FOF’s James Dobson Attacks Secular Laws As A ‘Fruitcake’ Interpretation Of Constitution

Religious Right honcho James C. Dobson says the idea that U.S. law must be secular is a “fruitcake interpretation of the Constitution.”

Dobson, head of Focus on the Family, launched into a tirade against secular government June 24, in the middle of an attack on Democratic presidential candidate Barack Obama. Dobson criticized a two-year-old speech by Obama on the role of religion in public life. During the speech, the Illinois senator talked about his personal faith but also stressed the idea that laws should have a secular rationale.

Americans United for Separation of Church and State called Dobson’s attack deplorable.

“Dobson is an extremist who wants the government to impose his fundamentalist viewpoint,” said Americans United Executive Director Barry W. Lynn. “He simply cannot accept the fact that America is a diverse nation that welcomes people of all faiths and none. His tirade today is deplorable and probably the most insensitive of his career.

“It is ironic that Dobson is holding himself out as some sort of authority on constitutional law and theology,” Lynn continued. “He is not a theologian or an attorney, and his lack of knowledge about those fields really shows.

“Our Constitution mandates the separation of religion and government,” Lynn concluded. “That means each of us is free to follow our own consciences. Dobson has no right to set himself up as some sort of spiritual dictator who gets to make personal decisions for the rest of us.”

Dobson’s criticism of Obama was seen as an effort to rally the Religious Right. Dobson had earlier said he would not vote for Republican hopeful John McCain but now says he might offer the Republican candidate a personal endorsement.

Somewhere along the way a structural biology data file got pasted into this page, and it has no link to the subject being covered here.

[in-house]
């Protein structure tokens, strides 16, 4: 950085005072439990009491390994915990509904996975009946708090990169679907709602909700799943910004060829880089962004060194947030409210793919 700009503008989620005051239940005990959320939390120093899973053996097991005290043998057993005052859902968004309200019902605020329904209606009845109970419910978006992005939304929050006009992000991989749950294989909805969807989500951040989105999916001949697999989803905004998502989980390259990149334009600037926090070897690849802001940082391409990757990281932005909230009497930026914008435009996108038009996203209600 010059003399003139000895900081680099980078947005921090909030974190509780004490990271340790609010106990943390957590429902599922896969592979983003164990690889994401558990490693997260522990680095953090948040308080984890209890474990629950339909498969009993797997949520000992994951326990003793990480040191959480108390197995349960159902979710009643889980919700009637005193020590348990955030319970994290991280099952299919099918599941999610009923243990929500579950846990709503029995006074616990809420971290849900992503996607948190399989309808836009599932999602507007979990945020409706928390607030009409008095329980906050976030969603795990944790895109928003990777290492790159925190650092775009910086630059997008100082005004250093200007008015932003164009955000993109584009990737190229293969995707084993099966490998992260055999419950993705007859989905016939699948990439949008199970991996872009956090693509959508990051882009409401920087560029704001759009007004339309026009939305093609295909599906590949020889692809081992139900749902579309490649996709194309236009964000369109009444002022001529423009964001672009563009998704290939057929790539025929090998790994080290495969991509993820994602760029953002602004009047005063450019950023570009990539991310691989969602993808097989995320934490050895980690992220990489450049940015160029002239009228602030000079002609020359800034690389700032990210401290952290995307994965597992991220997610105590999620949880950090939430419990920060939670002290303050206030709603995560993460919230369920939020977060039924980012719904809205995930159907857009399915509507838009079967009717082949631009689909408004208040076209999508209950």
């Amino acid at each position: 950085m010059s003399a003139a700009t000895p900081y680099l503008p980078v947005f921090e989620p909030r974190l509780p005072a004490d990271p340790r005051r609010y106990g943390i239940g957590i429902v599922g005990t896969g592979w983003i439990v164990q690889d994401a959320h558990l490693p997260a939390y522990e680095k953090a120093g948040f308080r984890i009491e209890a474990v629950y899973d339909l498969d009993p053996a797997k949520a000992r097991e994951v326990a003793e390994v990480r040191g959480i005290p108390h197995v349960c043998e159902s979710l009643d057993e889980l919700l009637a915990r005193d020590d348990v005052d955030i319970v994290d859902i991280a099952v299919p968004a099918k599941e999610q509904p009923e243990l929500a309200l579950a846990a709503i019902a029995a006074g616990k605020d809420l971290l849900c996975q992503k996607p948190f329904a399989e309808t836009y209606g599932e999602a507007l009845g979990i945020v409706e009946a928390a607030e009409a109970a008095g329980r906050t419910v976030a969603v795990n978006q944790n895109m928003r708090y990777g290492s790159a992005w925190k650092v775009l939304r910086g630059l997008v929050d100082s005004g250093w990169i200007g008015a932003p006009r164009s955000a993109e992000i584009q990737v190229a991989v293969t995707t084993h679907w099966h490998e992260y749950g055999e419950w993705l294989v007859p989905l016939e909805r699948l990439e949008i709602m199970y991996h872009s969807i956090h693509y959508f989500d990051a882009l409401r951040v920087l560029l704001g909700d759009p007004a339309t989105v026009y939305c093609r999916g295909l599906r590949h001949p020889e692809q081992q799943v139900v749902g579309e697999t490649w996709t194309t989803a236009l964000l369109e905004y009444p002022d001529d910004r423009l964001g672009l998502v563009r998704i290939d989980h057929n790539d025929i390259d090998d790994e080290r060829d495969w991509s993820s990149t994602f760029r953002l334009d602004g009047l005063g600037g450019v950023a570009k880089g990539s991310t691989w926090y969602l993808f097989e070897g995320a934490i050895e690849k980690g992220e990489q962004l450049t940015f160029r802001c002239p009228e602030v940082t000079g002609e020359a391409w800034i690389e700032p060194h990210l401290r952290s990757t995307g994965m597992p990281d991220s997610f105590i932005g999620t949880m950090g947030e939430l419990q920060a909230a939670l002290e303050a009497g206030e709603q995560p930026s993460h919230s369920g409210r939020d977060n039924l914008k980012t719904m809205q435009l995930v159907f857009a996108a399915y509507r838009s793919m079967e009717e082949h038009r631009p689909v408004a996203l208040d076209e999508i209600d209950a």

Other Religious Right leaders are rallying around McCain, albeit somewhat reluctantly. During a meeting July 1 in Denver, more than 100 Religious Right activists signed a statement indicating support for the Arizona senator.

The meeting was convened by Mathew Staver, dean of Liberty University’s School of Law. The Baptist Press reported that a complete list of attendees was not released but noted that Phyllis Schlafly, David Barton, Tim and Beverly LaHaye and representatives from Concerned Women for America, Focus on the Family and the American Family Association attended.

“I felt that it was absolutely critical in order to preserve our shared core Christian and moral values that we have unity among the leadership and that we look at the landscape and focus not on candidates, not on personalities and not on parties, but on our values and then assess who can best advance those values,” Staver told Baptist Press. “Once we did that, it was pretty obvious that that would be Sen. John McCain, because Sen. Barack Obama would decimate them.”